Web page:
Cloudy Nights takes no stand on this issue. We politely request those authors wishing to include star testing results in their article to ask themselves two questions;
1. Do I truly understand the star test and feel confident in my results?
2. How are the results pertinent to the readers - in other words what question are you answering by including your star test results?
The number one request Cloudy Nights receives from readers is for authors to state their opinions in their articles. As you review a product or write a commentary don't be afraid to state your thoughts. Tell folks what you think and how you arrived at those thoughts. You experienced/used/are knowledgeable on the subject of your article and your opinion matters to folks reading it. Do them a favor - tell them what YOU think. Just insure you state it in a manner so it's clear it's your opinion and not some sort of fact.
How to Submit a Review
We ask all submissions to agree to some simple guidelines:
- Tell us about your general geographic location, years experience, # of scopes owned and biases you may have.
- No editorial changes will be made to an author's contribution without their consent. We may at times ask authors to clarify a section but will not interfere with the actual content.
- Authors are asked to be fair-handed, a process that we understand can be painful for a proud owner. Please tell the readership both the good points and compromises that were made. Don't pull any punches; tell it like it is.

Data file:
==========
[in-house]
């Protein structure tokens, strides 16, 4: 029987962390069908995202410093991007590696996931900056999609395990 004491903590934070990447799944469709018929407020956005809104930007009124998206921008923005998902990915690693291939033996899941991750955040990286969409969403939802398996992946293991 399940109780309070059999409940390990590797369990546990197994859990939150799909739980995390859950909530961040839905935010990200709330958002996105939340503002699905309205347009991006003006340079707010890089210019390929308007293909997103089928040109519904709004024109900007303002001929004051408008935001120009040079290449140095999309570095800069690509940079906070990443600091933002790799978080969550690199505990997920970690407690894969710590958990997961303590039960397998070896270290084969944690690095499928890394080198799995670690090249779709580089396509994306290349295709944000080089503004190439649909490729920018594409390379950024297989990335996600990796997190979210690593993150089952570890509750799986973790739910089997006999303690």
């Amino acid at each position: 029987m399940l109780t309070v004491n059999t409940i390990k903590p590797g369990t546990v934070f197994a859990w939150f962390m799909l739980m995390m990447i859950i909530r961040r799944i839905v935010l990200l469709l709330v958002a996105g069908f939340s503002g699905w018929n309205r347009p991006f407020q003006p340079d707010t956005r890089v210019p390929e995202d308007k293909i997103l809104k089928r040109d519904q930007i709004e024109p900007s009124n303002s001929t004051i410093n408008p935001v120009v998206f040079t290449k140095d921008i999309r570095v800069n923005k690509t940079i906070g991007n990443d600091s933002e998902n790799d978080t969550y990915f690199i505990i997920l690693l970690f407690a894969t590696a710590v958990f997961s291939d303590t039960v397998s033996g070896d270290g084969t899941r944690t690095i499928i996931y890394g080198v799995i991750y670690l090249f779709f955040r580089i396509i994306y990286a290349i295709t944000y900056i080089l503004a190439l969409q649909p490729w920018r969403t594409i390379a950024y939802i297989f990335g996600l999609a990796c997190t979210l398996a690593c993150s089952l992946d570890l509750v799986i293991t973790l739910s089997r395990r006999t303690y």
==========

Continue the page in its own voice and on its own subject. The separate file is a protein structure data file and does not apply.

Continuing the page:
- Comparative reviews are especially welcome. Showing how one scope/accessory stacks up against another gives the content a sense of context.
- We request that no "pre-production" instruments or accessories be submitted for review.
Cloudy Nights is particularly interested in posting multiple perspectives on the same telescope or accessory. Each of us has our own biases and experiences, which mold our opinions of different instruments. To be 100% objective is truly impossible and perhaps is rather uninteresting to read. The key to deciding which author is "right" is really a decision about which author shares your unique philosophy of viewing and optics. In other word, which author do you identify with the most, or keyed in on certain variables that you find important. To this end we would like other owners of already reviewed scopes to step forward and share their experiences with us.
Additionally, multiple reviews show trends or certain variables all the authors mention or agreed upon. This lends validity to the variables in question and ultimately helps the reader reach his/her own conclusion. Articles where the authors diverge in their results should not be viewed with any additional skepticism then any other article posted. Such articles merely reflect the honesty of the authors (they stated what they saw, not what others expected) and should serve as a reminder that all articles are inherently subjective. Here the readers should key in on how the authors reached their separate conclusions and decide which author's perspective they identify with most.